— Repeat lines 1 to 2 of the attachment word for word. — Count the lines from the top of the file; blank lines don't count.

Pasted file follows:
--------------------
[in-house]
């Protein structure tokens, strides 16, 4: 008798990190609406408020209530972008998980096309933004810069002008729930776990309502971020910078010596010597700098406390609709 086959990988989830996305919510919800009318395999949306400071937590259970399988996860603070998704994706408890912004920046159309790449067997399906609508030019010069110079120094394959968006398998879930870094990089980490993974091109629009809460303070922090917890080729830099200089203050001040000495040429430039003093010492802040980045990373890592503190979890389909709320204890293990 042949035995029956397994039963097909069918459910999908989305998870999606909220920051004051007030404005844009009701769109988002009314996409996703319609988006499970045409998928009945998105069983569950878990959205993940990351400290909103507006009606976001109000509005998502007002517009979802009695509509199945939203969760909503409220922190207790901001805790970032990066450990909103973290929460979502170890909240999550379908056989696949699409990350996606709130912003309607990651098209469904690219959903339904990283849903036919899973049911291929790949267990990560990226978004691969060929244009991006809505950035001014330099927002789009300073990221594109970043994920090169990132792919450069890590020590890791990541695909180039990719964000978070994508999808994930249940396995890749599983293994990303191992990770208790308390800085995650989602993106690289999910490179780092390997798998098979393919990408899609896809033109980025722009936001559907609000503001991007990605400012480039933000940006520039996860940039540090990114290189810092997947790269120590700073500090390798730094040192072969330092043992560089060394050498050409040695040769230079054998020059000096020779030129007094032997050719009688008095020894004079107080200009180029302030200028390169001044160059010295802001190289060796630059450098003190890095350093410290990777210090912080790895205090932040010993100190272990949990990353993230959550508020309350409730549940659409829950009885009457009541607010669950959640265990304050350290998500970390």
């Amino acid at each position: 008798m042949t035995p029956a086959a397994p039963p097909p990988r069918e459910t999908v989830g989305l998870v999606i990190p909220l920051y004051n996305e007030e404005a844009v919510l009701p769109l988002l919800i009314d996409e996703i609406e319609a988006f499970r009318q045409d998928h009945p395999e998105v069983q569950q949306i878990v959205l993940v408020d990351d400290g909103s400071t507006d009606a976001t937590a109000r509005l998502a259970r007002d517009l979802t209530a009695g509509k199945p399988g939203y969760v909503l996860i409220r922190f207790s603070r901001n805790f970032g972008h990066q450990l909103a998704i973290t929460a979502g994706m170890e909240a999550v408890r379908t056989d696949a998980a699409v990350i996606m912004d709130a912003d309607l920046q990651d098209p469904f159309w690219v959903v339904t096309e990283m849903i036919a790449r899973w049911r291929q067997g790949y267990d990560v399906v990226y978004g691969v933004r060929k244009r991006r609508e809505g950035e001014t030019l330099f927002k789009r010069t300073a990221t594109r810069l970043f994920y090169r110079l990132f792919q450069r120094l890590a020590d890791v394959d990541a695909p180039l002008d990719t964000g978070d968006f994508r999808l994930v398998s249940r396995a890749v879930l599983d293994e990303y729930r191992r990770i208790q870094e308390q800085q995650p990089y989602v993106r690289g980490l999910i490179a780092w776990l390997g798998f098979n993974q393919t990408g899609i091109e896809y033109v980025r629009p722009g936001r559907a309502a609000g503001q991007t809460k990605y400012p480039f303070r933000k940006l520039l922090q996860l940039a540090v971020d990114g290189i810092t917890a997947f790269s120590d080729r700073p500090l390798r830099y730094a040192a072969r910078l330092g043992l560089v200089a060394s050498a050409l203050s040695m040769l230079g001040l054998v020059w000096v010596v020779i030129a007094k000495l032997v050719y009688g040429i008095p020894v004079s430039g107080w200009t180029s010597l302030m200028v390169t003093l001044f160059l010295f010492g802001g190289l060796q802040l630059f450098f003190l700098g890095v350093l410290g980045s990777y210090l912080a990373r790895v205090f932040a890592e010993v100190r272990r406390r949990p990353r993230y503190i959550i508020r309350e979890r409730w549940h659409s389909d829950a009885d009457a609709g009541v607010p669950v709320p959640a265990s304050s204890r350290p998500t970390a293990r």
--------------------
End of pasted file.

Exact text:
[in-house]
């Protein structure tokens, strides 16, 4: 008798990190609406408020209530972008998980096309933004810069002008729930776990309502971020910078010596010597700098406390609709 086959990988989830996305919510919800009318395999949306400071937590259970399988996860603070998704994706408890912004920046159309790449067997399906609508030019010069110079120094394959968006398998879930870094990089980490993974091109629009809460303070922090917890080729830099200089203050001040000495040429430039003093010492802040980045990373890592503190979890389909709320204890293990 042949035995029956397994039963097909069918459910999908989305998870999606909220920051004051007030404005844009009701769109988002009314996409996703319609988006499970045409998928009945998105069983569950878990959205993940990351400290909103507006009606976001109000509005998502007002517009979802009695509509199945939203969760909503409220922190207790901001805790970032990066450990909103973290929460979502170890909240999550379908056989696949699409990350996606709130912003309607990651098209469904690219959903339904990283849903036919899973049911291929790949267990990560990226978004691969060929244009991006809505950035001014330099927002789009300073990221594109970043994920090169990132792919450069890590020590890791990541695909180039990719964000978070994508999808994930249940396995890749599983293994990303191992990770208790308390800085995650989602993106690289999910490179780092390997798998098979393919990408899609896809033109980025722009936001559907609000503001991007990605400012480039933000940006520039996860940039540090990114290189810092997947790269120590700073500090390798730094040192072969330092043992560089060394050498050409040695040769230079054998020059000096020779030129007094032997050719009688008095020894004079107080200009180029302030200028390169001044160059010295802001190289060796630059450098003190890095350093410290990777210090912080790895205090932040010993100190272990949990990353993230959550508020309350409730549940659409829950009885009457009541607010669950959640265990304050350290998500970390």